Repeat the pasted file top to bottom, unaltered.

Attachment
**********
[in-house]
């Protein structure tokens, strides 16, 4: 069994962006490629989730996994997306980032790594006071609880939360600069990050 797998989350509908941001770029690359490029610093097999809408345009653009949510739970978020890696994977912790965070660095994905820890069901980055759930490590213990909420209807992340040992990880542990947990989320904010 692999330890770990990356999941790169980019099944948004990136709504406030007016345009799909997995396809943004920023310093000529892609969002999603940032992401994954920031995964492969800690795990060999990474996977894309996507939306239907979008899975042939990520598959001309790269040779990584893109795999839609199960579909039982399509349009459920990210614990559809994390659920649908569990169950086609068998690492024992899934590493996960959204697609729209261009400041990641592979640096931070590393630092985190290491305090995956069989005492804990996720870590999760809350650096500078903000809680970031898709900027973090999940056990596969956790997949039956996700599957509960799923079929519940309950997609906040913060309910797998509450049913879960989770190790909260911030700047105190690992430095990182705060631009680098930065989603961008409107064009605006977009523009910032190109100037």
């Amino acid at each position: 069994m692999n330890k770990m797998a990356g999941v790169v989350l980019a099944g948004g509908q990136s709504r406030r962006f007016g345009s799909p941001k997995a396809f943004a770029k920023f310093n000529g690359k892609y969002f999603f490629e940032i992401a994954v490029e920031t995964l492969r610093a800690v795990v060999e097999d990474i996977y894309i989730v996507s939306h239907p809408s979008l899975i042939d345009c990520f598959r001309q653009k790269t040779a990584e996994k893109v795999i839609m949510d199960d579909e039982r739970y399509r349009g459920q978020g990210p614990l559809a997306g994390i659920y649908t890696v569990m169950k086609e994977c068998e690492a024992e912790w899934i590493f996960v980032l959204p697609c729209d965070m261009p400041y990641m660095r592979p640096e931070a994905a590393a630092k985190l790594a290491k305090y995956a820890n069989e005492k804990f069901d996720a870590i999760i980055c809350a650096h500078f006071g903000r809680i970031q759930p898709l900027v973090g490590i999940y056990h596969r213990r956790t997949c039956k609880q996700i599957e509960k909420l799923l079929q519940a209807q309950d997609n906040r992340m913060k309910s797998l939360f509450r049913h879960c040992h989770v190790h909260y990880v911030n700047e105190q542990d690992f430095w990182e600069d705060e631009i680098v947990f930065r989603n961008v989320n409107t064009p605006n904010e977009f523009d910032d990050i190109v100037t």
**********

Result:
[in-house]
């Protein structure tokens, strides 16, 4: 069994962006490629989730996994997306980032790594006071609880939360600069990050 797998989350509908941001770029690359490029610093097999809408345009653009949510739970978020890696994977912790965070660095994905820890069901980055759930490590213990909420209807992340040992990880542990947990989320904010 692999330890770990990356999941790169980019099944948004990136709504406030007016345009799909997995396809943004920023310093000529892609969002999603940032992401994954920031995964492969800690795990060999990474996977894309996507939306239907979008899975042939990520598959001309790269040779990584893109795999839609199960579909039982399509349009459920990210614990559809994390659920649908569990169950086609068998690492024992899934590493996960959204697609729209261009400041990641592979640096931070590393630092985190290491305090995956069989005492804990996720870590999760809350650096500078903000809680970031898709900027973090999940056990596969956790997949039956996700599957509960799923079929519940309950997609906040913060309910797998509450049913879960989770190790909260911030700047105190690992430095990182705060631009680098930065989603961008409107064009605006977009523009910032190109100037």
């Amino acid at each position: 069994m692999n330890k770990m797998a990356g999941v790169v989350l980019a099944g948004g509908q990136s709504r406030r962006f007016g345009s799909p941001k997995a396809f943004a770029k920023f310093n000529g690359k892609y969002f999603f490629e940032i992401a994954v490029e920031t995964l492969r610093a800690v795990v060999e097999d990474i996977y894309i989730v996507s939306h239907p809408s979008l899975i042939d345009c990520f598959r001309q653009k790269t040779a990584e996994k893109v795999i839609m949510d199960d579909e039982r739970y399509r349009g459920q978020g990210p614990l559809a997306g994390i659920y649908t890696v569990m169950k086609e994977c068998e690492a024992e912790w899934i590493f996960v980032l959204p697609c729209d965070m261009p400041y990641m660095r592979p640096e931070a994905a590393a630092k985190l790594a290491k305090y995956a820890n069989e005492k804990f069901d996720a870590i999760i980055c809350a650096h500078f006071g903000r809680i970031q759930p898709l900027v973090g490590i999940y056990h596969r213990r956790t997949c039956k609880q996700i599957e509960k909420l799923l079929q519940a209807q309950d997609n906040r992340m913060k309910s797998l939360f509450r049913h879960c040992h989770v190790h909260y990880v911030n700047e105190q542990d690992f430095w990182e600069d705060e631009i680098v947990f930065r989603n961008v989320n409107t064009p605006n904010e977009f523009d910032d990050i190109v100037t």